To ensure the protection of the delegates during the conference in the midst of the COVID-19 pandemic, the COP presidency enforced two new rules: daily at-home lateral flow testing provided for by the UK government, and the creation of the COP26 Platform, a website that allowed for hybrid attendance in the COP. 

For the latter, registered delegates could take part in all events their badges gave them access to, without having to be physically present at the plenary halls. Through it (and also through YouTube), the side events were also live streamed, which gave not just delegates, but also interested individuals and groups who may not be registered, the opportunity to watch the events.

While we commend these steps taken by the UNFCCC secretariat and the COP presidency, it still left many individuals, especially from observer organizations, dismayed.

First, it was extremely difficult to enter the plenary halls. With social distancing in place, an observer would have to contend with hundreds of other observers just to be able to enter plenary halls and participate in discussions, much less be able to intervene. 

Meeting rooms, which had a capacity limit, would often have throngs of people lined up even after the events had started. People who would have wanted to personally take part in the discussions were left instead to watch the events from their tablets or phones. The biggest side event room was able to handle only 144 people, vis-à-vis the thousands that traversed the halls of the conference venue. When President Obama spoke during the second Monday of COP, only 20 tickets were issued to 1,600 registered NGO members.

Whenever the venue would reach full capacity, registered delegates would receive an alert in their COP26 Platform accounts, telling them to watch the events through the Platform instead of participating in-person at the Blue Zone, where the events were held. 

While the initiative to create a hybrid COP was a welcome one, it also dismayed many individuals, particularly first-timers, who thought they would experience first-hand how negotiations take place, but were left at the mercy of their internet connection. Moreover, because of the room capacity, it was doubly difficult, particularly for observer NGOs, to intervene during discussions, and to have their points considered.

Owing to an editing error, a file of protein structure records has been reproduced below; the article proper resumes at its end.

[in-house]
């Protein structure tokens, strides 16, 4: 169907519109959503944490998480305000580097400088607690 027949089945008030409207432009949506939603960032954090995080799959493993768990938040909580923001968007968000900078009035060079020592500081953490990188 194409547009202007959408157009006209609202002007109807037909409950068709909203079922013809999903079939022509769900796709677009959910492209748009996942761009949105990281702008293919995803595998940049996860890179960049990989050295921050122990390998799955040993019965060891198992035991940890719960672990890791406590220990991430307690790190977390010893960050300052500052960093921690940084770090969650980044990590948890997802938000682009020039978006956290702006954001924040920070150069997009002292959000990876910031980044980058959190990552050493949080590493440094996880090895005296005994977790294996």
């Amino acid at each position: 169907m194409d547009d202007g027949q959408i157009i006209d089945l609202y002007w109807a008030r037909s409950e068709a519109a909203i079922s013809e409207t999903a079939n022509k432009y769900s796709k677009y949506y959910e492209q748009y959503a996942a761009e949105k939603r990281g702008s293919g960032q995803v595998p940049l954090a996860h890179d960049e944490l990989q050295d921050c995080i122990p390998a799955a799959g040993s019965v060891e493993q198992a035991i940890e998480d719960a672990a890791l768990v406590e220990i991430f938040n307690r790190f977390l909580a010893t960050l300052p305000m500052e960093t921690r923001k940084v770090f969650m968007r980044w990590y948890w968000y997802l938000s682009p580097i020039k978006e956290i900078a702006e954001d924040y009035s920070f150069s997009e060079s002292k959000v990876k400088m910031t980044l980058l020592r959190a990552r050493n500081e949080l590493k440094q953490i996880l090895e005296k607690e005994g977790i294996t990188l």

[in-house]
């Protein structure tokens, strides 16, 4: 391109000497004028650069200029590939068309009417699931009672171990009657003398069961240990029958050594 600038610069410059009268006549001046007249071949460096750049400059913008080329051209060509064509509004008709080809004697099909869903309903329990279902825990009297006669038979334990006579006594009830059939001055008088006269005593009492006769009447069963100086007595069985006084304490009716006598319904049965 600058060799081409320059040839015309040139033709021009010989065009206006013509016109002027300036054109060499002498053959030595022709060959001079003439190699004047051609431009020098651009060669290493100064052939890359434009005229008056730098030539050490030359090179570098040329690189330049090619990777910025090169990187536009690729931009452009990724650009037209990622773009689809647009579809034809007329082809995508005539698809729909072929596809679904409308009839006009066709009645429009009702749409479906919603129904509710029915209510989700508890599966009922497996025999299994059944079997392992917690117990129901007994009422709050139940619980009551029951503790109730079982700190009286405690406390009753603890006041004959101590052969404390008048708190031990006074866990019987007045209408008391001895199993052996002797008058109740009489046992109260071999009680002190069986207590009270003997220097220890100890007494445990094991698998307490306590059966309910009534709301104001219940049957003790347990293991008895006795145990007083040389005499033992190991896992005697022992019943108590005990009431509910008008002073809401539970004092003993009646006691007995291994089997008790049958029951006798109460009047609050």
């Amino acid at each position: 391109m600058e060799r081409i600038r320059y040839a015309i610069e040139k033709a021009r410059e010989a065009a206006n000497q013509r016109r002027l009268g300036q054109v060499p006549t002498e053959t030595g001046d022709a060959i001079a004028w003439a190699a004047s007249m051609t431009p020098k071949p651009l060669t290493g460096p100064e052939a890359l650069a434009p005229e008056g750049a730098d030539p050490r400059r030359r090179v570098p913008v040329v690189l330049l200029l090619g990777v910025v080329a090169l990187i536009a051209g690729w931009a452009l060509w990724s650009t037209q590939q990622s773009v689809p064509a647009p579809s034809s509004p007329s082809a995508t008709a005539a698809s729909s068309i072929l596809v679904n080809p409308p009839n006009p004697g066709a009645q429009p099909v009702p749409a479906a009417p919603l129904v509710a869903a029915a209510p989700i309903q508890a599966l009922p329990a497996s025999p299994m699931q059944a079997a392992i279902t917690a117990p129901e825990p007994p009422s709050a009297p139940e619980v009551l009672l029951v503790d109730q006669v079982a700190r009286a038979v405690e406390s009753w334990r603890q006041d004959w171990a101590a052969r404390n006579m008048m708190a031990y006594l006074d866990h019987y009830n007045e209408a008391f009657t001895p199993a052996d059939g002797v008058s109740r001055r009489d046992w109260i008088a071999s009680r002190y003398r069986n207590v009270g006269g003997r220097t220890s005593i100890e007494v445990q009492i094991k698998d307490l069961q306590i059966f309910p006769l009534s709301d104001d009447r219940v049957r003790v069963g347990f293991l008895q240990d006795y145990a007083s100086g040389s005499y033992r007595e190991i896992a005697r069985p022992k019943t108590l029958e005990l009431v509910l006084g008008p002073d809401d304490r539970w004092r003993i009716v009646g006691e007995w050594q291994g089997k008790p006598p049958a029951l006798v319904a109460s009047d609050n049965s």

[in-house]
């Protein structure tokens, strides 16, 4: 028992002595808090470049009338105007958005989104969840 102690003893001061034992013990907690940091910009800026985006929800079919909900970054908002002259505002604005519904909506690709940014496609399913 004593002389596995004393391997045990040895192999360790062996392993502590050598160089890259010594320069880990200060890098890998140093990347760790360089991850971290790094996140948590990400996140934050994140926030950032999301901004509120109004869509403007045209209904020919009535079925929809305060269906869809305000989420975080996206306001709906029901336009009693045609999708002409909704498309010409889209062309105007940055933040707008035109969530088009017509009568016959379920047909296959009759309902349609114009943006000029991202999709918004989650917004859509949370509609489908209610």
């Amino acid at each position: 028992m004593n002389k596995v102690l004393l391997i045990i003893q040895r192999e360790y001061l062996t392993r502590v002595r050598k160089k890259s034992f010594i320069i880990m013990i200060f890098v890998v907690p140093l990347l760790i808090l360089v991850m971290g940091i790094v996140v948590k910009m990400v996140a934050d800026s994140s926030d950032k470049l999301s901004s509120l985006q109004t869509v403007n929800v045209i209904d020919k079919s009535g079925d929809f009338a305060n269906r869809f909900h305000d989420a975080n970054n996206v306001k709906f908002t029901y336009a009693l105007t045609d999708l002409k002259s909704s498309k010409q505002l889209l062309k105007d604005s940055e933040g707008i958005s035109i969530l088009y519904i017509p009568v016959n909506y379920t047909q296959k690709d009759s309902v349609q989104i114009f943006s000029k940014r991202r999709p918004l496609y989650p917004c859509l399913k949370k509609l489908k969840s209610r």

Even during the presidency events where relevant declarations were made, tables for independent NGOs and research were scarce. Most observer delegates were consigned to chairs at the back of the room –some even on the floor. 

This, therefore, led to many individuals, especially from the Global South, feeling like their voices were not included. Many youth activists complained that in comparison to COP25 in Madrid, where they actually observed the meetings, in this COP they were instead made to wait outside and listen to the discussions online, a far cry from the promise of inclusivity.

Speaking personally, we noticed that because of vaccine and cost issues, the attendees were overwhelmingly white. It was not surprising to be one of few brown/Asian individuals in a room where a meeting was taking place, or a side event was being held.

Herein lies hope

Despite these, however, hope remains. Outside the plenary halls of the Blue Zone, youth activists continued to call for action, indigenous peoples dressed in their traditional garb continued to speak up about their conditions. During the Fridays for Future youth strikes and the Global Day of Climate Action, peoples from all races, colors, ages, and genders came together to call for climate justice.

There have been wins in the document as well – such as the discussion on deforestation and the mention of fossil fuels (though the phraseology “phase down” is still a contentious issue, and for good reason). Unfortunately, climate finance and the issue of loss and damage leave much to be desired.

However, as always, the real work lies outside of COP. It lies in government policies created after the fortnight of negotiations, and the projects and plans implemented post-COP. It lies in grassroot movements and collaboration among stakeholders. It is found in the fostering of solidarity locally and internationally. It is in listening to environmental and land defenders, and indigenous peoples, the youth, climate activists, scientists – those most affected by an increasingly warming world. Therein lies our hope as we write in our next article. – Rappler.com